We seek papers which explore intersections of migrant politics, nationalism and citizenship from the perspective of migrants, descendants of migrants, and diasporas broadly, as well as from the perspectives of states, as reflected in their policies.
This session seeks to bring together papers on the ways in which migrants are (and are not) political, in the current context where exclusionary nationalism is on the rise in many parts of the world. This is also a time at which more nation-states than ever before allow dual citizenship, motivated by very different interests. We seek papers which explore intersections of migrant politics, nationalism and citizenship from the perspective of migrants, descendants of migrants, and diasporas broadly, as well as from the perspectives of states, as reflected in their policies.
We encourage papers that question the extent to which migrants in different contexts are able to be political, and whether they feel that by doing so, they are effecting any meaningful changes in their lives and those of others. In turn, if they feel political/politicised, what are they able to do in material terms? What are the myriad impacts of migrant politics on urban, rural and online landscapes? And what are the limits to migrant politics in relation to power?
Furthermore, papers might engage actively with varying notions of nationalism – from the exclusionary – to the inclusive, in the context both of migrant politics and of states approaches to manage, facilitate or constrain such politics. Within this context, the empirical reality of dual citizenship, often allowing voting from abroad, is an important dimension of how migrant politics are stretched across time and space. There is therefore further need for systematic and comparative research to analyse the intersections of migrant politics, nationalism and citizenship.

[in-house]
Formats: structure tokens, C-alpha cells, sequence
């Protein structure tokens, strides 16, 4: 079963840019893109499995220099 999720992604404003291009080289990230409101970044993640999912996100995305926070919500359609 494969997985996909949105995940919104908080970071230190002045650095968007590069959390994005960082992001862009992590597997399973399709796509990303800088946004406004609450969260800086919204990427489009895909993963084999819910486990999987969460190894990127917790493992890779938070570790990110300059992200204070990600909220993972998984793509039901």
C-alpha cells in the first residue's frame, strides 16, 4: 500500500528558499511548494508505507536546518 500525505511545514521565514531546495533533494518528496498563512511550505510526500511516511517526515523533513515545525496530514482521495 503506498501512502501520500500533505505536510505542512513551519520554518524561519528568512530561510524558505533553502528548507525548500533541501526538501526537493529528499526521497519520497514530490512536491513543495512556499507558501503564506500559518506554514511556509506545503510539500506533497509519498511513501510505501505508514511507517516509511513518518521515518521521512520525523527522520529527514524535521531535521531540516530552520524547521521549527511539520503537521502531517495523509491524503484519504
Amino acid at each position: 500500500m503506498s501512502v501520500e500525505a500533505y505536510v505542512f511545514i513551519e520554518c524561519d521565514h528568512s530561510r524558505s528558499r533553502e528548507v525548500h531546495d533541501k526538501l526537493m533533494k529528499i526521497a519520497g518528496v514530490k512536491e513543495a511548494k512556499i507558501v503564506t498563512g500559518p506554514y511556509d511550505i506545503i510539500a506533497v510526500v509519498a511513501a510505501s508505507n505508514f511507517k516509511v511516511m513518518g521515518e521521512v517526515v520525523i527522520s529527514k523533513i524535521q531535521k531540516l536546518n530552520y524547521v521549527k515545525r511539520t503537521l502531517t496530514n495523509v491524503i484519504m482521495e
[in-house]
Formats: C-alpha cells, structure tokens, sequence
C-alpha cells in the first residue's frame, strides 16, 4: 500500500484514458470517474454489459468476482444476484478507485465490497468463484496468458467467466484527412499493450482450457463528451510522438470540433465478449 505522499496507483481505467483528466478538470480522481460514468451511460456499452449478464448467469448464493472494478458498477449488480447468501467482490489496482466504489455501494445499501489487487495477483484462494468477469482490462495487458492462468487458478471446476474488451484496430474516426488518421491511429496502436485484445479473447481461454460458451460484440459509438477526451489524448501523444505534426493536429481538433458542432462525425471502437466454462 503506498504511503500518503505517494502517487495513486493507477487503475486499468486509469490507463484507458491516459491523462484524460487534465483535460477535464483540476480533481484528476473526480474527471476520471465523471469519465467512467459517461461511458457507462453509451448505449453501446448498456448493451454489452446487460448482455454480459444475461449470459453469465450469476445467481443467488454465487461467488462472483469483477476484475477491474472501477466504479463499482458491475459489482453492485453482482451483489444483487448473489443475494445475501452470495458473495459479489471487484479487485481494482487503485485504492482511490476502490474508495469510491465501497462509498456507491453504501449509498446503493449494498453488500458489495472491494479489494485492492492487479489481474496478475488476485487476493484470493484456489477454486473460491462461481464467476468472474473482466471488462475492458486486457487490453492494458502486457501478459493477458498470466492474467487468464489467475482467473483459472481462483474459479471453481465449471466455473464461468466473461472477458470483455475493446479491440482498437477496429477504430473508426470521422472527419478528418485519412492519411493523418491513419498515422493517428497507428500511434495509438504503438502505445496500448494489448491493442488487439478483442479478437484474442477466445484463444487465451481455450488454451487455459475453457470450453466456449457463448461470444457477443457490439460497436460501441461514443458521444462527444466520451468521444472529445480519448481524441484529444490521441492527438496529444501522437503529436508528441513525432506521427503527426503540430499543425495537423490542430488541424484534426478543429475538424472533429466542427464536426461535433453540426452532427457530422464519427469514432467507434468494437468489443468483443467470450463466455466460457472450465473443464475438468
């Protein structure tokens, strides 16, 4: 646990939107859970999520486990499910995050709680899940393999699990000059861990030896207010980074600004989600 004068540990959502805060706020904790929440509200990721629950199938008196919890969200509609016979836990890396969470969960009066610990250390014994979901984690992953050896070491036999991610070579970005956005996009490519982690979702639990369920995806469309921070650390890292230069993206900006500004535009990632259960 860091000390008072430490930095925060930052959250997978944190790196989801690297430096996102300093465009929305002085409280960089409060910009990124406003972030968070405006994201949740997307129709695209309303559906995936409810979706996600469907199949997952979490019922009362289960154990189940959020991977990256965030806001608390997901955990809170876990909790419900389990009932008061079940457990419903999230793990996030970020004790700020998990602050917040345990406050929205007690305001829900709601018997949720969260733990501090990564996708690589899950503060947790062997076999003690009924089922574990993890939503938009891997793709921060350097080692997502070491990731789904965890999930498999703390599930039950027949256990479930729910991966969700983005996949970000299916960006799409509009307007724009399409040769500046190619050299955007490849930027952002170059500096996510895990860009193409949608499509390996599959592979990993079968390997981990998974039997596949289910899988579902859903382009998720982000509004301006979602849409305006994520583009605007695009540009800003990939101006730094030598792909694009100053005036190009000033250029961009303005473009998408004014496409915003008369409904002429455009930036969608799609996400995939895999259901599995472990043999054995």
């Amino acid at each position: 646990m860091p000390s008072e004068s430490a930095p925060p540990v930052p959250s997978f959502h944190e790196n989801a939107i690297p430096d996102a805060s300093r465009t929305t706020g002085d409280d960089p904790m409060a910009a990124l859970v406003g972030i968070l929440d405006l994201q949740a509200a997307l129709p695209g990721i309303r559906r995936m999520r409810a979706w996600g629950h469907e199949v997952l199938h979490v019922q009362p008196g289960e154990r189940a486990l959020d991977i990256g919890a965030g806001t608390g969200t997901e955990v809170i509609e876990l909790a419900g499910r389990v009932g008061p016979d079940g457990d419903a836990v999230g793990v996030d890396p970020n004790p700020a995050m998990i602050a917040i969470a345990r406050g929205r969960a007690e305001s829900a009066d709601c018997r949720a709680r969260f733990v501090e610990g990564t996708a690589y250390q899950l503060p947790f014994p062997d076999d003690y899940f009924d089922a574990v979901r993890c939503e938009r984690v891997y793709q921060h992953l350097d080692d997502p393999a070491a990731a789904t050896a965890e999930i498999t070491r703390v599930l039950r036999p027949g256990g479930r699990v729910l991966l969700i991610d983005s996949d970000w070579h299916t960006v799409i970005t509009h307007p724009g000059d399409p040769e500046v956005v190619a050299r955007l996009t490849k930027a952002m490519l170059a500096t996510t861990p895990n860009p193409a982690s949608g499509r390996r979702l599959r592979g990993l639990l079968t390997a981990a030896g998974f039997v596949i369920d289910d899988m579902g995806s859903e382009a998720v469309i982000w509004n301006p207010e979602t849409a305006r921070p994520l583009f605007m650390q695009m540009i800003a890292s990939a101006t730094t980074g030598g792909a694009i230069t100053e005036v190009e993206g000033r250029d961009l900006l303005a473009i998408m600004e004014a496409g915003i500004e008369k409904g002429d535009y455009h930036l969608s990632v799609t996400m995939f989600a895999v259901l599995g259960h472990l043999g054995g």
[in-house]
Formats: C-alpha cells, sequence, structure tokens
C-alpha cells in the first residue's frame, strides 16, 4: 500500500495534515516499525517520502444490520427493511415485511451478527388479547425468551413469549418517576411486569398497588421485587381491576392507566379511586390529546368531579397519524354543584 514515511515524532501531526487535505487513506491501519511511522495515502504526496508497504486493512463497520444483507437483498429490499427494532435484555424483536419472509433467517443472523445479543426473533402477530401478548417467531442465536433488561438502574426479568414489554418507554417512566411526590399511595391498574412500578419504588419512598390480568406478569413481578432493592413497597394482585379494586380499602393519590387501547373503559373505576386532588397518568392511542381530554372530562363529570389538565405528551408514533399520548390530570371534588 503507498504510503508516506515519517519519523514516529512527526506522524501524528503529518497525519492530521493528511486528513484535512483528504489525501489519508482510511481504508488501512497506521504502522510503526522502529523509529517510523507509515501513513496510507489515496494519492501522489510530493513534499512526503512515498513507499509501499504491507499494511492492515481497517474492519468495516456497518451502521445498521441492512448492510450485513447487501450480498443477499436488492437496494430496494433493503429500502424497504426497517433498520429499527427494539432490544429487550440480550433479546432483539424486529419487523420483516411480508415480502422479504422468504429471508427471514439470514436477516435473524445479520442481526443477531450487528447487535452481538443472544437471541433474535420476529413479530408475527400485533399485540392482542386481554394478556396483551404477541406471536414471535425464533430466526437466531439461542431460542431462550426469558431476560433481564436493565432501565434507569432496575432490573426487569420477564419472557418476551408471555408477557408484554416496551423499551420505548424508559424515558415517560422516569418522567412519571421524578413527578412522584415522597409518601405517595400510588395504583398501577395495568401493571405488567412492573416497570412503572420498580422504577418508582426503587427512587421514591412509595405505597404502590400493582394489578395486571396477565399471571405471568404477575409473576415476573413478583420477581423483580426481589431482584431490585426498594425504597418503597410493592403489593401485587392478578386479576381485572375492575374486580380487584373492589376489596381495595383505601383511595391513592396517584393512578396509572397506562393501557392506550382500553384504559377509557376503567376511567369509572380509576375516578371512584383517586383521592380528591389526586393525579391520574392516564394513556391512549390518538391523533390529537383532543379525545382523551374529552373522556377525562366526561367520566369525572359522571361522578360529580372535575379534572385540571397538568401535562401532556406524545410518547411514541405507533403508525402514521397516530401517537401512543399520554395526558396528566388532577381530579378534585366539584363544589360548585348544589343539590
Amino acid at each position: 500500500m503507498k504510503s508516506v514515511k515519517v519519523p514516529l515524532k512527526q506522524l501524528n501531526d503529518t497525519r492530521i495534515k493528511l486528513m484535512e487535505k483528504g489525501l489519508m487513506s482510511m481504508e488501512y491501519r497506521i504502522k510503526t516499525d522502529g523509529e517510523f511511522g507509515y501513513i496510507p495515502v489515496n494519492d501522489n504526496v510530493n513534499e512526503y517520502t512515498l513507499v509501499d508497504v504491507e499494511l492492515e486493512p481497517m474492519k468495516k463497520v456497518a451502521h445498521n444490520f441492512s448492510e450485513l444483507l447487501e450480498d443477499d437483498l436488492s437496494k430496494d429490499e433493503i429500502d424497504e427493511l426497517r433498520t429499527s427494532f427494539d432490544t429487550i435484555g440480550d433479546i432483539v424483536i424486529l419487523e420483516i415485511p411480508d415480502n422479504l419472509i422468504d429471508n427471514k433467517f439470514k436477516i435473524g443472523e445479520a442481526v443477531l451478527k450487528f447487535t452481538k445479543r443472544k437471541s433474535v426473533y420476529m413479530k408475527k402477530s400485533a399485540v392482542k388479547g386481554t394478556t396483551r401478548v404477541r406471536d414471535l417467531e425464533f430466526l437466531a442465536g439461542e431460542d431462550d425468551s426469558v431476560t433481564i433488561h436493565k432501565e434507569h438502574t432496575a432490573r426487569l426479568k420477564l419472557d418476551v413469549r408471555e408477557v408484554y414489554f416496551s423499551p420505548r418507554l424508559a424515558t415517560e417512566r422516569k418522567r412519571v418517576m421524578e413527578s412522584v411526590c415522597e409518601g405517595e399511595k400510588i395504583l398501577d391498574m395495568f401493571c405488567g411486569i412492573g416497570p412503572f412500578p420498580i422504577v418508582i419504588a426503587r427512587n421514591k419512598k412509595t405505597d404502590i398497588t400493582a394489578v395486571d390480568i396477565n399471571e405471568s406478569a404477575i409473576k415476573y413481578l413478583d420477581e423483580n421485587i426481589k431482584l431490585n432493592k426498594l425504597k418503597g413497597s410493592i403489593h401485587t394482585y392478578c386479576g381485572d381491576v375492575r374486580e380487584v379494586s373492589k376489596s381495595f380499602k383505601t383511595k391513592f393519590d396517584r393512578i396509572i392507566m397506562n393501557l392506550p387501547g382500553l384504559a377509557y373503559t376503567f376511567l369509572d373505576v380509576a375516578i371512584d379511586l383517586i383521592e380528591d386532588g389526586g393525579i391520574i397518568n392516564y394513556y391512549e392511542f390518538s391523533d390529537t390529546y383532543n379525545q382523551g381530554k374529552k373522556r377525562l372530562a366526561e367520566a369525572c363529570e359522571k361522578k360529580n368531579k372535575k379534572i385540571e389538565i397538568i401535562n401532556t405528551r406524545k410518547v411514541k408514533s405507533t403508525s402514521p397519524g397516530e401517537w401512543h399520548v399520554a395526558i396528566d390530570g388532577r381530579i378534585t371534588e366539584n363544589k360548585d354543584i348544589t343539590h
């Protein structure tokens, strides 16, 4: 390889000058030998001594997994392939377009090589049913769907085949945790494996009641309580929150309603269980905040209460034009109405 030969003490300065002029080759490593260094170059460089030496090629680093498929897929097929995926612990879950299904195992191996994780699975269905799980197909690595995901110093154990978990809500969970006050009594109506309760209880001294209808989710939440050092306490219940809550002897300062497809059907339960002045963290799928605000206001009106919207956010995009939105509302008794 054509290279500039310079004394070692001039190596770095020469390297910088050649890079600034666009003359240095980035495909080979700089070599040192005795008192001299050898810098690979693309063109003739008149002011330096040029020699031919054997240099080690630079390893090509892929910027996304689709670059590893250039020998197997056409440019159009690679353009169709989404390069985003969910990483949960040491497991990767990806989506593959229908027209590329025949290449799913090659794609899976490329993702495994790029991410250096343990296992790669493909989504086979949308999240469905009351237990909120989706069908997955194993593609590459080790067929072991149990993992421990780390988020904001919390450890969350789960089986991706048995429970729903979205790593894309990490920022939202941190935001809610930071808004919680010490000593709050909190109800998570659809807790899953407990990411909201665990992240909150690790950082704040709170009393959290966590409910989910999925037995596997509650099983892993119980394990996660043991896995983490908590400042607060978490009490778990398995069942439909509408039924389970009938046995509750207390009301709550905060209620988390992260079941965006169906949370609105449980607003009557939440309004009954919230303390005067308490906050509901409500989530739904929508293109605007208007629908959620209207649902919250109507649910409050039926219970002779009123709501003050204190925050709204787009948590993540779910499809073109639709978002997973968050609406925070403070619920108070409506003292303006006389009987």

Our understanding of politics is deliberately broad and seeks to encompass formal and informal activities and processes carried out in collective and individual ways. Our use of migrant is also broad and includes all those 'on the move'. We are also interested in new theorisations on migrant politics which resonate with the challenges and opportunities migrants have in the contemporary world, not least relating to changing geographies of nationalism and citizenship.
We welcome both empirical and theoretical papers, focusing on any part of the world, based on quantitative and/or qualitative data.
Session organisers: Liz Mavroudi (Loughborough University), Sophie Cranston (Loughborough University) and Marta Bivand Erdal (PRIO)